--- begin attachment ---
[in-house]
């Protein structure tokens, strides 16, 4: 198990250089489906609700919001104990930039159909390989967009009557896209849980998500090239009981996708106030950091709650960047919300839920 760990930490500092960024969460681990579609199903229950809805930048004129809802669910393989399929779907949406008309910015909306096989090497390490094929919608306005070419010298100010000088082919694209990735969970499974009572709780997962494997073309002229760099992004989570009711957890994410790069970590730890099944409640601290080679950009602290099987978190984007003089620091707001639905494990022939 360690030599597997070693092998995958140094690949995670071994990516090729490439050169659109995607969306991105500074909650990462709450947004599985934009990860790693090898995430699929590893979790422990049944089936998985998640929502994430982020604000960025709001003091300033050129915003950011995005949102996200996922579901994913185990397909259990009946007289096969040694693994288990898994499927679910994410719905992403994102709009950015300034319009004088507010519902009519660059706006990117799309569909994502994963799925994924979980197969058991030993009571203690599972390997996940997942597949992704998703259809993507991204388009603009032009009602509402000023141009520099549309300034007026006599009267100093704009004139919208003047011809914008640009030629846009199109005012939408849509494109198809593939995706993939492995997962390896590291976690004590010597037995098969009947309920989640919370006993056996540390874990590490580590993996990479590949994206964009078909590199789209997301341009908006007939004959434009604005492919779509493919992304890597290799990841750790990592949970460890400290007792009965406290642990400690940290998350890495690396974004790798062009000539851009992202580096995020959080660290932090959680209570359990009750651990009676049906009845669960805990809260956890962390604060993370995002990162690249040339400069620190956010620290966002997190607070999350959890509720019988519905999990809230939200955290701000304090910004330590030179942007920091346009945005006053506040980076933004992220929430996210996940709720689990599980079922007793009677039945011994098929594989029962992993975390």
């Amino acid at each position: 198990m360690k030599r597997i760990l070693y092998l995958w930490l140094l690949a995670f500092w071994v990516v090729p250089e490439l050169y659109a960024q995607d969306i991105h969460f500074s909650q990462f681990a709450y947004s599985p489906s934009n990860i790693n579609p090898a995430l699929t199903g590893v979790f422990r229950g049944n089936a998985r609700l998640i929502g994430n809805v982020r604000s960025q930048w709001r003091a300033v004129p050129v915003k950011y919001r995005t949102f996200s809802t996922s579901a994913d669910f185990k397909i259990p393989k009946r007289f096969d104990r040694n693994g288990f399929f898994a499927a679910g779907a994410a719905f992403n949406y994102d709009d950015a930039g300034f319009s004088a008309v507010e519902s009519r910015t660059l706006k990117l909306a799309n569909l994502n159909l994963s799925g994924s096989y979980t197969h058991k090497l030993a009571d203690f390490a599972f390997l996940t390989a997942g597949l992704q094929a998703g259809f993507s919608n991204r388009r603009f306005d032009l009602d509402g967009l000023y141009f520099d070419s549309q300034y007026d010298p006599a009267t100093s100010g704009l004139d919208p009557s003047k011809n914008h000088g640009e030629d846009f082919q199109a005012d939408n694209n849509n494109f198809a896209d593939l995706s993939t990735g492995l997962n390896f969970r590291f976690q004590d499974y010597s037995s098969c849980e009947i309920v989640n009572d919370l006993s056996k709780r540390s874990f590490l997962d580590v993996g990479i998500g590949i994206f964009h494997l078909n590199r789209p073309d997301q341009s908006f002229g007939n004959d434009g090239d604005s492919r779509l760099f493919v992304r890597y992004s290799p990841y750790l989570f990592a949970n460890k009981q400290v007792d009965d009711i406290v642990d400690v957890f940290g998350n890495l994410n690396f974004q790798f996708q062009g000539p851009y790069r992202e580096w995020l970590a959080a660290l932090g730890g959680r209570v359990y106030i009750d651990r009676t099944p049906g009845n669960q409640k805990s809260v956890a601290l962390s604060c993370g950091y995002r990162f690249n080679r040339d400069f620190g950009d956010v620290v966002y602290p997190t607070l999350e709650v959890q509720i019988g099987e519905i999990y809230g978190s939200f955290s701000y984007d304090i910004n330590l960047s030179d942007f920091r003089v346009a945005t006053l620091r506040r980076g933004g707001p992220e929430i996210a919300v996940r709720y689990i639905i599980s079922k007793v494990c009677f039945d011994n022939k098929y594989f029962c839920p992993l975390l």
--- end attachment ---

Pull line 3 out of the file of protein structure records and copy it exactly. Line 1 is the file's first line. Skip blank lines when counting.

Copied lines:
């Amino acid at each position: 198990m360690k030599r597997i760990l070693y092998l995958w930490l140094l690949a995670f500092w071994v990516v090729p250089e490439l050169y659109a960024q995607d969306i991105h969460f500074s909650q990462f681990a709450y947004s599985p489906s934009n990860i790693n579609p090898a995430l699929t199903g590893v979790f422990r229950g049944n089936a998985r609700l998640i929502g994430n809805v982020r604000s960025q930048w709001r003091a300033v004129p050129v915003k950011y919001r995005t949102f996200s809802t996922s579901a994913d669910f185990k397909i259990p393989k009946r007289f096969d104990r040694n693994g288990f399929f898994a499927a679910g779907a994410a719905f992403n949406y994102d709009d950015a930039g300034f319009s004088a008309v507010e519902s009519r910015t660059l706006k990117l909306a799309n569909l994502n159909l994963s799925g994924s096989y979980t197969h058991k090497l030993a009571d203690f390490a599972f390997l996940t390989a997942g597949l992704q094929a998703g259809f993507s919608n991204r388009r603009f306005d032009l009602d509402g967009l000023y141009f520099d070419s549309q300034y007026d010298p006599a009267t100093s100010g704009l004139d919208p009557s003047k011809n914008h000088g640009e030629d846009f082919q199109a005012d939408n694209n849509n494109f198809a896209d593939l995706s993939t990735g492995l997962n390896f969970r590291f976690q004590d499974y010597s037995s098969c849980e009947i309920v989640n009572d919370l006993s056996k709780r540390s874990f590490l997962d580590v993996g990479i998500g590949i994206f964009h494997l078909n590199r789209p073309d997301q341009s908006f002229g007939n004959d434009g090239d604005s492919r779509l760099f493919v992304r890597y992004s290799p990841y750790l989570f990592a949970n460890k009981q400290v007792d009965d009711i406290v642990d400690v957890f940290g998350n890495l994410n690396f974004q790798f996708q062009g000539p851009y790069r992202e580096w995020l970590a959080a660290l932090g730890g959680r209570v359990y106030i009750d651990r009676t099944p049906g009845n669960q409640k805990s809260v956890a601290l962390s604060c993370g950091y995002r990162f690249n080679r040339d400069f620190g950009d956010v620290v966002y602290p997190t607070l999350e709650v959890q509720i019988g099987e519905i999990y809230g978190s939200f955290s701000y984007d304090i910004n330590l960047s030179d942007f920091r003089v346009a945005t006053l620091r506040r980076g933004g707001p992220e929430i996210a919300v996940r709720y689990i639905i599980s079922k007793v494990c009677f039945d011994n022939k098929y594989f029962c839920p992993l975390l």